Netherlands, Denmark to Help Pay for South Africa’s Energy Transition

(Bloomberg) -- South Africa’s cabinet said the Netherlands and Denmark have joined the Just Energy Transition Partnership, a landmark climate finance deal meant to help the country transition away from coal and serve as a prototype for similar pacts with Indonesia, Vietnam and Senegal.

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The initial members of the pact — the European Union, Germany, France, the US and UK — have pledged $8.5 billion in finance. Together, the two new signatories have pledged an additional amount of about $333 million, Neil Cole, a finance manager within the South African Presidency, said.

Expanding the JETP could give momentum to the implementation of an agreement that’s been bogged down by delays and opposition from South African coal-mine workers since it was announced almost two years ago at the COP26 climate summit in Glasgow. South Africa’s government is yet to produce an implementation plan that would allow the bulk of the funds to flow to the country.

Their admission of more countries may ease earlier tensions between rich nations aiming to bolster their climate credentials, as the JETP funding partners group had initially been confined to Group of Seven members, people familiar with the situation said previously.

The Netherlands has committed to provide €155 million ($163 million) in grants while Denmark has agreed to contribute 169 million Danish krone ($24 million) in grants, 487 million krone in concessional loans and 545 million krone in commercial loans, Cole said.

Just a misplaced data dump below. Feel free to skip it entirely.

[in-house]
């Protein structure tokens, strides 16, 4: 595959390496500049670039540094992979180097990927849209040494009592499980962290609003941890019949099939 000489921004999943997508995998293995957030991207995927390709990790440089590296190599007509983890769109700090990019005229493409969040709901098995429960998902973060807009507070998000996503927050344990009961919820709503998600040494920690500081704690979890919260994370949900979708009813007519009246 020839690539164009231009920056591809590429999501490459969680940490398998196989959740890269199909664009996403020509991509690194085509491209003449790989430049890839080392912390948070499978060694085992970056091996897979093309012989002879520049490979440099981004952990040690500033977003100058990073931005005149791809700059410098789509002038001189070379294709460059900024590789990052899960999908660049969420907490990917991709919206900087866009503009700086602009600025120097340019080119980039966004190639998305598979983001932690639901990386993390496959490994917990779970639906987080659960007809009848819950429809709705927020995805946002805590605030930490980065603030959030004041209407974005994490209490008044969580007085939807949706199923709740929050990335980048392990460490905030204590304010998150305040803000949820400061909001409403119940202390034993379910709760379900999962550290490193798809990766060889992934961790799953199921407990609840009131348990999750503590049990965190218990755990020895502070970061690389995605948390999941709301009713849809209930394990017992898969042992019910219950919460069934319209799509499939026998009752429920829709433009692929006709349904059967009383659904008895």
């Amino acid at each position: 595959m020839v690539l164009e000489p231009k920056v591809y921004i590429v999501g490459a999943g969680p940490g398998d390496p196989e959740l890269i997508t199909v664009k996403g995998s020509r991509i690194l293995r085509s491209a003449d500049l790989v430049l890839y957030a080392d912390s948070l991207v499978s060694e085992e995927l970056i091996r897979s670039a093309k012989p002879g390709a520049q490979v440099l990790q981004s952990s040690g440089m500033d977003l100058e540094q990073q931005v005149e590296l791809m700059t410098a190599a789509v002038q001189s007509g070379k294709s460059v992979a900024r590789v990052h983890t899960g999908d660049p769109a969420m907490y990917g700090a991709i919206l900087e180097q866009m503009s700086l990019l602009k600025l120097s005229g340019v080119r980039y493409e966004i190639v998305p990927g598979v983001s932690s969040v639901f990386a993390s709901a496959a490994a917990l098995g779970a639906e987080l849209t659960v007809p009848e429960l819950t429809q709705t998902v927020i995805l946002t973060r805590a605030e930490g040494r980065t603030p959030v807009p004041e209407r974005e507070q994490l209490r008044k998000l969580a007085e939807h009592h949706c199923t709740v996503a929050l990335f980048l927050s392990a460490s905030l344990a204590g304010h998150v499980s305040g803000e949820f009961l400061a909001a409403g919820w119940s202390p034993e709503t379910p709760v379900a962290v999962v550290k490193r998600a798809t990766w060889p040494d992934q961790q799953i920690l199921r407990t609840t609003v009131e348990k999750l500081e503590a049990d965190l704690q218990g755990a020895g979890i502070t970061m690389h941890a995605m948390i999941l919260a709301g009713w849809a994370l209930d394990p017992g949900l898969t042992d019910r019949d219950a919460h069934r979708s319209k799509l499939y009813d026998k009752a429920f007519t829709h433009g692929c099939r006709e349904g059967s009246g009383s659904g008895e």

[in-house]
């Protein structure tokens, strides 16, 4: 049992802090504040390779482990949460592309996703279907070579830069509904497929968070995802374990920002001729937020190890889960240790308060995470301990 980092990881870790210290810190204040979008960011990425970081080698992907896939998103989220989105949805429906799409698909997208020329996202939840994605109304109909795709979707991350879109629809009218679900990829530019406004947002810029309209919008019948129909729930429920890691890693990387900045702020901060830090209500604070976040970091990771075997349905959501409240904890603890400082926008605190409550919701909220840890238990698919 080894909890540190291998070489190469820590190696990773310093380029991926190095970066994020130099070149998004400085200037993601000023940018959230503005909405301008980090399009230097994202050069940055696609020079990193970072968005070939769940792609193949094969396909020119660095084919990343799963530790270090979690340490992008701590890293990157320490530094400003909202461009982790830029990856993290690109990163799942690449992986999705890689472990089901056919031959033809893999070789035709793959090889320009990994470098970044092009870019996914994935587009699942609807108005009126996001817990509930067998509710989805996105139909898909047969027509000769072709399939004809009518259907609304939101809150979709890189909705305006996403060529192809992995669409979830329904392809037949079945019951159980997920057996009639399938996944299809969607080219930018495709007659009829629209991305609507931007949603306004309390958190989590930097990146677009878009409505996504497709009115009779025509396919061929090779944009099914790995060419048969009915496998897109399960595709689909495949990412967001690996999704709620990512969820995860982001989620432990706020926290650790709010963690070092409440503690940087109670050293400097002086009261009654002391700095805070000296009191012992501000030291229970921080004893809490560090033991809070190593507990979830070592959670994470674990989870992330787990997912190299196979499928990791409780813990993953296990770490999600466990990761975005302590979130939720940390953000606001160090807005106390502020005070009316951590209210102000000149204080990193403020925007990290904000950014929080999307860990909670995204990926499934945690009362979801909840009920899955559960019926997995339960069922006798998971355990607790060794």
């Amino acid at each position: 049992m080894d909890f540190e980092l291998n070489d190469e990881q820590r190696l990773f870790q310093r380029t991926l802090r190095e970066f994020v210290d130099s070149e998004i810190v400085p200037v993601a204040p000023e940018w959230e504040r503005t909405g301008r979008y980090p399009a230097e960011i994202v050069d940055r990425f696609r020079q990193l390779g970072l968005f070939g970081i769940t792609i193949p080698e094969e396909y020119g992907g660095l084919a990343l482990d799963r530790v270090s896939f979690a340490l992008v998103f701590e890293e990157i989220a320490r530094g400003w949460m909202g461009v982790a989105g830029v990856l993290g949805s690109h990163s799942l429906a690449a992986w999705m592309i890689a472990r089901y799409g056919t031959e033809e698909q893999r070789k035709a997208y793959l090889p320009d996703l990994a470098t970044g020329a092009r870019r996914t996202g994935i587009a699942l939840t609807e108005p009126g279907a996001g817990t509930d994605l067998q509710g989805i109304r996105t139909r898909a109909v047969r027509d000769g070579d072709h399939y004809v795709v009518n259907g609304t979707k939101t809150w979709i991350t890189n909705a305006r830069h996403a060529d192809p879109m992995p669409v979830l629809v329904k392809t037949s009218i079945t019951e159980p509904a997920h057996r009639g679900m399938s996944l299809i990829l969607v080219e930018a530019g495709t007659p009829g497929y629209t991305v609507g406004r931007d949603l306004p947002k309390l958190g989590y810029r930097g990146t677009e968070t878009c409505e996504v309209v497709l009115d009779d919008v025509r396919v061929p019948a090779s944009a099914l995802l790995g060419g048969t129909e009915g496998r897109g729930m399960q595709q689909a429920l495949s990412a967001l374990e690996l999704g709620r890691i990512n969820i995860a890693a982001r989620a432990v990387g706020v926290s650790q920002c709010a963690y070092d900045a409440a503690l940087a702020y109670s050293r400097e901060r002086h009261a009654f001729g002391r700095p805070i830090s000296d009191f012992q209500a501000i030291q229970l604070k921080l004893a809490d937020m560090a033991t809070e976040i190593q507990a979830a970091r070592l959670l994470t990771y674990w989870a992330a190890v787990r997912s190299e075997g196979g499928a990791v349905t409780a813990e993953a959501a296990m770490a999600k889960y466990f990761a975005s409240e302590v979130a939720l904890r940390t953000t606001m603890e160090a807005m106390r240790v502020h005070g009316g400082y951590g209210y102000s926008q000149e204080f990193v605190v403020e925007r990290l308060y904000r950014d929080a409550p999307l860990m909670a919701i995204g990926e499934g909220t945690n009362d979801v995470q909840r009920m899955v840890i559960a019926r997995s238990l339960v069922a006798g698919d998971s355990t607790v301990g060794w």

Both countries have courted the African nation in recent months.

Mark Rutte, the prime minister of the Netherlands, and Mette Frederiksen, his Danish counterpart, visited South Africa in June, accompanied by business delegations. During that visit, state-backed Dutch firms pledged backing for the creation of a $1 billion green hydrogen fund in South Africa and a €300 million public infrastructure fund to invest in water and energy.

Denmark has also been advising Pretoria on wind energy and the creation of an electricity market, while the Netherlands has funded a project to replace jobs at a coal-fired power plant with an agriculture initiative.

Spain, Canada and Switzerland have also made pledges to help South Africa fund its energy transition, the cabinet said. They are not part of the pact.

Spain’s pledge was made last year when it said it would provide €2.1 billion through a mix of financial instruments with the country’s government working with its development finance institution, COFIDES, and South Africa’s Industrial Development Corp.

Switzerland will provide grants of 32 million swiss francs ($36 million) while Canada will provide a grant of 1.6 million Canadian dollars ($1.1 million), Cole said. Canada also contributed to energy transition programs that were announced earlier, he said.

(Updates with amounts pledged in second and fifth paragraphs)

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